Stony Brook Alumna Nichole S. Prescott Joins UT System

Nichole S. PrescottSTONY BROOK, NY -- Stony Brook alumna Dr. Nichole S. Prescott, History ’15, joined the University of Texas System in December 2016 as Assistant Vice Chancellor for Academic Affairs, P16 Initiatives.

Prescott has a lead role in framing and implementing the Texas Prospect Initiative, the Chancellor’s Quantum Leap, which is designed to strengthen the preschool through college education pipeline and enhance college readiness for Texas students. To this end, Prescott will work to expand and deepen collaboration among the UT System, UT institutions, public preK-12 partners, and other entities.

“As a first-generation college student coming from an under-resourced and underperforming high school on the Texas-Mexico border, I really struggled as an undergraduate in college, but hit my stride in graduate school,” Prescott said. “I am very sensitive to the needs of struggling learners and understand the pressures and challenges faced by the teachers of those learners. So, part of the work I’ve been doing for the last several years, and will continue to do, is to try to build and align systems at the campus level, at the district level and then bridge with higher education, to better support our students and teachers to improve student outcomes.”

Before joining the UT System, Prescott served as the Director of Student Success for E3 Alliance, a regionally focused data-driven education organization. Her work centered on eliminating the achievement and opportunity gaps in Central Texas. As director, she oversaw a portfolio of initiatives aimed at building education systems through partnership with education, business, and community stakeholders.

“Most education systems work in isolation and so are not aligned well, causing leaks in the education pipeline and therefore in a student’s college readiness,” Prescott said. Ideally, when working properly, the pipeline will address students’ diverse individual needs through each segment, preparing them academically and socially for what comes next. “In this ideal scenario, that pipeline is undergirded and guided by K-12 teachers and administrators, higher education, and the community.”

As an educator, Prescott has worked with students at several points along the pipeline, and she believes that education needs to build self-efficacy as well as content knowledge. “Students need to be prepared to enter an unscripted and unknowable future,” she said. “Life and jobs evolve at an unprecedented rate. So education needs to be focused on skills that are transferable, no matter the context or content.” Students, she said, “need to hone their ability to weigh opposing arguments and to engage with some of life’s toughest challenges through an intellectual lens, in addition to their emotional lens.”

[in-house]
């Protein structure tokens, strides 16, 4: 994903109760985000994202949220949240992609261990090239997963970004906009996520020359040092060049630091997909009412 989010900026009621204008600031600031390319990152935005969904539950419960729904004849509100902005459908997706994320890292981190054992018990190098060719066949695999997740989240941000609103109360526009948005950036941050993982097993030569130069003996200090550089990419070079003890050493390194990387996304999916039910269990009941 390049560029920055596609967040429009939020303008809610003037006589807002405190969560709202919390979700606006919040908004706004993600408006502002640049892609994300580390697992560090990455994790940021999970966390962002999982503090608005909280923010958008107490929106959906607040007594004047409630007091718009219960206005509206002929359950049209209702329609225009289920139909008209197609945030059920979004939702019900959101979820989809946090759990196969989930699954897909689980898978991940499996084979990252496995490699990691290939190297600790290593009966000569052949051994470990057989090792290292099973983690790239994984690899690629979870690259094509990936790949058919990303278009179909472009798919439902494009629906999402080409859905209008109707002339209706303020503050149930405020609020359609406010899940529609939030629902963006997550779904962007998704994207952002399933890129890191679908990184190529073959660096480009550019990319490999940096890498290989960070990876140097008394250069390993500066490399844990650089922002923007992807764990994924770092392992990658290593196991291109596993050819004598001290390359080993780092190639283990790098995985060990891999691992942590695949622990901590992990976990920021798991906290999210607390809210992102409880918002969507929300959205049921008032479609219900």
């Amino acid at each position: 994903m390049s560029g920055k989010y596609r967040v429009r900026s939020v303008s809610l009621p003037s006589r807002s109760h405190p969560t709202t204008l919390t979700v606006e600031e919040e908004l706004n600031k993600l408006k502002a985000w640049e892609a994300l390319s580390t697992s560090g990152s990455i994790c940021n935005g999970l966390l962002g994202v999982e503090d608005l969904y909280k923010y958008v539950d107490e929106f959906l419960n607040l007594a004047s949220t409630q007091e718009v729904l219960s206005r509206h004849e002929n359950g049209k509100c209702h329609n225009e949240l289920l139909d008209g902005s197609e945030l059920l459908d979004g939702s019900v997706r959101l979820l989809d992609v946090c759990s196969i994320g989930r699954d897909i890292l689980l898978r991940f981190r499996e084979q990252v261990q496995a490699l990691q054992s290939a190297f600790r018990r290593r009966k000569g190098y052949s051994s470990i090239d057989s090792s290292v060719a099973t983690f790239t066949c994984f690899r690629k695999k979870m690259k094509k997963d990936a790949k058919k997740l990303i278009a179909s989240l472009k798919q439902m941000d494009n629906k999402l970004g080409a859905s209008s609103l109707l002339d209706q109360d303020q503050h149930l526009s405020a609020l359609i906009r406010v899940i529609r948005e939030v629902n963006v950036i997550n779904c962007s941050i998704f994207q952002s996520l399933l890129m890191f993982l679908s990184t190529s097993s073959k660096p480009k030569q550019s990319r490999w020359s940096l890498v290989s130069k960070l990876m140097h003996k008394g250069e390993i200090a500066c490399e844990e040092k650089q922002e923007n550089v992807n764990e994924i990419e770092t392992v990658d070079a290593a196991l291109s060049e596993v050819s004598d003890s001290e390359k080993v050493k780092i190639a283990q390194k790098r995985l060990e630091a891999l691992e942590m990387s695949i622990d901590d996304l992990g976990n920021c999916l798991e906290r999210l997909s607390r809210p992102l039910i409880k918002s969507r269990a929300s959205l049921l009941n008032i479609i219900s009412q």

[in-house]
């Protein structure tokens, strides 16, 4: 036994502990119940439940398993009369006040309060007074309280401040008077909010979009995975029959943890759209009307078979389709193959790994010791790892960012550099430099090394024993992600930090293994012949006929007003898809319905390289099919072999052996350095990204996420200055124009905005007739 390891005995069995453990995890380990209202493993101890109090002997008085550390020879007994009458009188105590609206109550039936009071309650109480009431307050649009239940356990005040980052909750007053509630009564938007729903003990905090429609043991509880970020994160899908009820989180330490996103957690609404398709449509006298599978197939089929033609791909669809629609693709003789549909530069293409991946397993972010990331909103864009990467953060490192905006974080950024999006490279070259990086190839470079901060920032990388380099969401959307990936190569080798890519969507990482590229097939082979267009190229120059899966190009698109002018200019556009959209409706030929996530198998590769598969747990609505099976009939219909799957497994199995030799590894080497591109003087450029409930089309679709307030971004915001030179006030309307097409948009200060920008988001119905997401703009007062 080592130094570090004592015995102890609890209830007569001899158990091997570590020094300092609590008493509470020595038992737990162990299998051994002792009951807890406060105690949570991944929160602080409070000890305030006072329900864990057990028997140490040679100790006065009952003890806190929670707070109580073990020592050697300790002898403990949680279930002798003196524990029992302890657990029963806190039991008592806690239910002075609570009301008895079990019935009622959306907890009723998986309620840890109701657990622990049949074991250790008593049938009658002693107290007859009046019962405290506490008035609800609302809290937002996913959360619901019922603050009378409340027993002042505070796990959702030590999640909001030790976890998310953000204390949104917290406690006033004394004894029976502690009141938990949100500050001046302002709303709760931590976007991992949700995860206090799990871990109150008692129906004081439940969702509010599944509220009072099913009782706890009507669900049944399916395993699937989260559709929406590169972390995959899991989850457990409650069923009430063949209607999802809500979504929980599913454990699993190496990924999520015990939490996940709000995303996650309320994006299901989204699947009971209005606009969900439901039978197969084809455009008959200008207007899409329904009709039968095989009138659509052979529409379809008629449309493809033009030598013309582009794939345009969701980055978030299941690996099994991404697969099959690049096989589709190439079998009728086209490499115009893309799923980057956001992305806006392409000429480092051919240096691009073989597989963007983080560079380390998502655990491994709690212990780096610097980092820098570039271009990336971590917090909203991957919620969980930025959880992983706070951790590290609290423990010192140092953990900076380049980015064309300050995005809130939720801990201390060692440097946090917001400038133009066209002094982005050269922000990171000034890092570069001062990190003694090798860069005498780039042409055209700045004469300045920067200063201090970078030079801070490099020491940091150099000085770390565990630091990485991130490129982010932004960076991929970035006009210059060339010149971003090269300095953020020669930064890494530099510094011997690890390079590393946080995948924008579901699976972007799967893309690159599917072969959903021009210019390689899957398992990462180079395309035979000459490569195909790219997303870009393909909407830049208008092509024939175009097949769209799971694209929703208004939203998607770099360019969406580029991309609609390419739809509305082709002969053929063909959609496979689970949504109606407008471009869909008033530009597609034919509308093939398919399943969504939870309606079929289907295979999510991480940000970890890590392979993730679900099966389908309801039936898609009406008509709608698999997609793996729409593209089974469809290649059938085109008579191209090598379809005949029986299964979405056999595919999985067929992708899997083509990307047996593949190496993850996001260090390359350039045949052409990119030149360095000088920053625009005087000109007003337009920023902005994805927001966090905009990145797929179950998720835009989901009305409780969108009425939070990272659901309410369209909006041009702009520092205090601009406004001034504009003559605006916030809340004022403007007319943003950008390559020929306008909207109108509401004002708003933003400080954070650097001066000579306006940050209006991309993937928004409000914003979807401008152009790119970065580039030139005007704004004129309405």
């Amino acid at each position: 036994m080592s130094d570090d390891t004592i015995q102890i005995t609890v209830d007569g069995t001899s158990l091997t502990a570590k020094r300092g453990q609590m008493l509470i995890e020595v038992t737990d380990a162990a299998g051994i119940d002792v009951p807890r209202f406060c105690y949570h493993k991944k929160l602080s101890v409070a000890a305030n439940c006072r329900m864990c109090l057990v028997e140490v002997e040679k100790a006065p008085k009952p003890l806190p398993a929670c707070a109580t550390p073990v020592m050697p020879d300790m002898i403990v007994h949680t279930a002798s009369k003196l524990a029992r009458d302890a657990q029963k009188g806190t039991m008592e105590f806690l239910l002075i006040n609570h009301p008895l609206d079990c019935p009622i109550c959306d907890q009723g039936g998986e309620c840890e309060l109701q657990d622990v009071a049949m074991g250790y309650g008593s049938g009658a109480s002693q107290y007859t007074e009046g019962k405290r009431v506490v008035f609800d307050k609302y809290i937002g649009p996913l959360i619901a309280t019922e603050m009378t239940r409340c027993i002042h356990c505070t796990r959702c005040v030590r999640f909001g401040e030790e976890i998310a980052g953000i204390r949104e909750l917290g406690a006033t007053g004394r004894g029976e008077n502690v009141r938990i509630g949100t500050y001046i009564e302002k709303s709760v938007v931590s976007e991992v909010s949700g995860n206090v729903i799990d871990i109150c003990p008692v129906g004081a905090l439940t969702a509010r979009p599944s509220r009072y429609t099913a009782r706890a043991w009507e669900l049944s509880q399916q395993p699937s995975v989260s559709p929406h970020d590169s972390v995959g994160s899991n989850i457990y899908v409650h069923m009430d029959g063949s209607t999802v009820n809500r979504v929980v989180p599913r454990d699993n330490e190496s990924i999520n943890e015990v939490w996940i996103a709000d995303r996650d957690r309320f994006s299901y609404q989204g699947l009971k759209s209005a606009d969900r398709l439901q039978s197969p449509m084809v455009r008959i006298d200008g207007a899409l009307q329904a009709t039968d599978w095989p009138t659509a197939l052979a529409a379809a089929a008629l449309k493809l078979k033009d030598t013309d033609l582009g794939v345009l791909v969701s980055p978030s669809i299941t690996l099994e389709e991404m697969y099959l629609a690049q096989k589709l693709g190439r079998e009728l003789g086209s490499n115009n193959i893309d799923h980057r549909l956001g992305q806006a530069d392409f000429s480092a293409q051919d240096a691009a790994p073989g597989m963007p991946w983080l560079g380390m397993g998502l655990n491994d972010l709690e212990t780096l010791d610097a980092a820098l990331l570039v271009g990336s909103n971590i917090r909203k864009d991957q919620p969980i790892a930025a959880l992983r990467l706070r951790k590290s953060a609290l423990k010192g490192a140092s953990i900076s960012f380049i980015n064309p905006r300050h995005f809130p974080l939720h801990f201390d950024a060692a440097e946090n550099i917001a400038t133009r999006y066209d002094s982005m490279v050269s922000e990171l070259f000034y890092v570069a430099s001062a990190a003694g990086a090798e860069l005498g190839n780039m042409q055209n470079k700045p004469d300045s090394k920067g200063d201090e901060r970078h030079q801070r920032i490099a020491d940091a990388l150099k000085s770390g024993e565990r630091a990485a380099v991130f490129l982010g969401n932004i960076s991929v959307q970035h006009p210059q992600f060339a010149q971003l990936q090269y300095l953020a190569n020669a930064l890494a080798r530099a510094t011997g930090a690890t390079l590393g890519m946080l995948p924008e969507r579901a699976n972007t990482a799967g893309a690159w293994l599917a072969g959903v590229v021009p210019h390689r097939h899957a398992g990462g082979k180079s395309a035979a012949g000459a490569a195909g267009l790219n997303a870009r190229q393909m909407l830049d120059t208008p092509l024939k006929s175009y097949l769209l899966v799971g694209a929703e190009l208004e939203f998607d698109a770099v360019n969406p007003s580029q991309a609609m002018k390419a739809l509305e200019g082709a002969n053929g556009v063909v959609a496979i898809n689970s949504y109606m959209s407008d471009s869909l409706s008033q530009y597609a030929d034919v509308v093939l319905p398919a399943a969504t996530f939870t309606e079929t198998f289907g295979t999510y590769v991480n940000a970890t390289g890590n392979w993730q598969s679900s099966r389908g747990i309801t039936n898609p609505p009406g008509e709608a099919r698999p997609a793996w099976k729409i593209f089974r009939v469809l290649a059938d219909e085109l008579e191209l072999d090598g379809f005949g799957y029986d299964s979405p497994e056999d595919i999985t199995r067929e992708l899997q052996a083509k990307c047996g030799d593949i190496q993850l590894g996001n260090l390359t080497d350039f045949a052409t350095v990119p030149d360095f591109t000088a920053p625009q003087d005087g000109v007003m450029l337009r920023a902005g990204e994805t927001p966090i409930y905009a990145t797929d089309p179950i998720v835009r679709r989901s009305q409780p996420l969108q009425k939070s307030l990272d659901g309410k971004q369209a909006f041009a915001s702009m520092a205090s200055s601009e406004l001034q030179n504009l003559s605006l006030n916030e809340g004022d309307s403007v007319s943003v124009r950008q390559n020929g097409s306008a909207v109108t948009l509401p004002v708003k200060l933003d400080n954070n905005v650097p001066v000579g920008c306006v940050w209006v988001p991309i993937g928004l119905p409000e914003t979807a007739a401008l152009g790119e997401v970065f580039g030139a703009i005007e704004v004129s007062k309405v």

Prescott has a BA in history from UT Austin and a MA in history, with a certificate in women’s history, from Miami University. She earned both a MA in women’s studies and a PhD in history from Stony Brook University, where she was also a W. Burghardt Turner Fellow and recipient of the Department of History’s Hugh Cleland Award for Innovative Teaching.

"We are very proud of Nichole, who exemplifies the spirit of community that is so important to education at Stony Brook,” said Vice Provost for Graduate and Professional Education Charles Taber. “Her own story of struggle and achievement gives Nichole a lived understanding of the obstacles many students face in preparing for success in college and beyond that will serve her well in this new position."

Prescott credits her solid liberal arts education with preparing her for her current role. “Exposure to diversity – diverse ideas, people, language, culture and religion – helped me to see from different perspectives, even if I sometimes didn’t fundamentally agree with those perspectives,” she said. “No matter the differences among us, we can usually find a common objective to work toward. Since my job is dependent upon achieving strategic objectives, that is an invaluable skill.”

The success of her work, she said, depends on her ability to synthesize large amounts of data and research -- a skill she honed as a scholar. “I am currently responsible for reading highly complex material from varying sources, contextualizing it, understanding the ‘historiography,’ and then making programmatic or policy recommendations based upon my close reading of the material and my overall understanding of the broader conversations,” she said.

This parallels much of what historians do, she said, though her context is now education rather than 17th century Spanish women.

“Lastly, graduate school at Stony Brook made me comfortable in the role of learner even as I balance it with my role of expert in certain areas,” she says. “We must always be comfortable admitting when we don’t know something and never tie that lack of knowing to our worth as individuals or to our intelligence.”

To read more about Dr. Prescott’s work, visit the Graduate School website at